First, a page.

Respiration, a chemical reaction that releases energy, is essential for all life forms. Aerobic respiration occurs in three stages: glycolysis, Krebs cycle and electron transport chain. To understand the Krebs cycle, it's important to understand the respiration process as a whole, and the difference between aerobic and anaerobic respiration.
The Respiration Process
Plants respire constantly, making amino acids from sugars and other nutrients to form the proteins they need to stay alive. Humans, animals and birds need energy to move and maintain a steady body temperature when their environment is colder than they are. Respiration involves a series of reactions powered mainly by glucose (fats and proteins are also used), which is oxidized to create carbon dioxide and then synthesized to give cells energy in the form of adenosine triphosphate (ATP). Don't confuse respiration with breathing: respiration releases energy, while breathing lets air into and out of your lungs.
Aerobic vs. Anaerobic Respiration
Aerobic respiration uses glucose and oxygen to produce carbon dioxide and water as waste. Aerobic respiration happens continually in the cells of plants and animals, with the reactions taking place inside tiny objects within a cell, known collectively as mitochondria. This is where glycolysis, Krebs cycle and the electron transport chain occur.
Aerobic respiration releases 19 times more energy than another type of respiration, anaerobic respiration, from the same amount of glucose. While aerobic respiration happens at all times, anaerobic respiration happens during short-exertion, high-intensity movements, such as heavy weight lifting, sprinting and jumping. Anaerobic respiration does not require oxygen because much less energy is released and glucose is not completely broken down.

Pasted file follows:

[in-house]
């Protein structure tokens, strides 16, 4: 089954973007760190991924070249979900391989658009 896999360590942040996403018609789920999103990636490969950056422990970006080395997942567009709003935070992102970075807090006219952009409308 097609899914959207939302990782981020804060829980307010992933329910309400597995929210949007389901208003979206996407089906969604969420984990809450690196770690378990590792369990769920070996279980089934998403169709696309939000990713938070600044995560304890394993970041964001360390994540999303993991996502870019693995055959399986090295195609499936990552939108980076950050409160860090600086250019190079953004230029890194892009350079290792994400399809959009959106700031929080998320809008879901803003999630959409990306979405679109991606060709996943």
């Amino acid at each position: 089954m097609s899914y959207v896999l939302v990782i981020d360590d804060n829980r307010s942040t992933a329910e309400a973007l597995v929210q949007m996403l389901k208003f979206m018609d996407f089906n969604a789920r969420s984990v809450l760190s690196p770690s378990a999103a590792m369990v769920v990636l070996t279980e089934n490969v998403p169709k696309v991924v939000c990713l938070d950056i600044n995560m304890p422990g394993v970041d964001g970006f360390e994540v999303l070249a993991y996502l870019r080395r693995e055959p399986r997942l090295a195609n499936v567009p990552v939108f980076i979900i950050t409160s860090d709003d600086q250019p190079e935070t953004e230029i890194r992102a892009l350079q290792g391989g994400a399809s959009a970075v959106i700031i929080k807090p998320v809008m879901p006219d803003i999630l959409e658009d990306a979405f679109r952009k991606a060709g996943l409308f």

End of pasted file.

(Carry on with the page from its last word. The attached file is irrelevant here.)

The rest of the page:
The Krebs Cycle
The first stage of aerobic respiration, glycolysis, relies on enzymes to break down glucose, releasing energy and pyruvate. This is followed by the Krebs cycle, also known as the citric acid cycle or the tricarboxylic acid cycle. The Krebs cycle takes the molecules of pyruvate created during glycolysis to produce high-energy molecules of NADH, flavin adenine dinucleotide (FADH2) and some ATP.
When the pyruvate molecules are formed prior to the Krebs cycle, they are converted from three-carbon molecules to a substance called acetyl-coenzyme A, or acetyl-CoA. At the beginning of the Krebs cycle, acetyl-CoA combines with a four-carbon acid called oxaloacetic acid to make a six-carbon acid called citric acid. Citric acid yields a series of conversions, involving up to 10 chemical reactions triggered by enzymes. In one of the reactions, high-energy electrons are discharged to nicotinamide adenine dinucleotide (NAD). When the NAD molecule attains a hydrogen ion, it reduces to become NADH.
In another reaction, flavin adenine dinucleotide (FAD) acts as the electron acceptor and picks up two hydrogen ions to become FADH2. NADH and FADH2 are important compounds for the final stage of aerobic respiration, the electron transport chain (also known as the cytochrome system), where they give their electrons to proteins and release energy. At the end of the Krebs cycle, oxaloacetic acid is produced, which is exactly the same as the oxaloacetic acid that begins the cycle, and the process starts all over again.
When anaerobic respiration occurs, there is no oxygen to act as the final hydrogen acceptor. This means neither the Krebs cycle nor the subsequent electron transport chain takes place.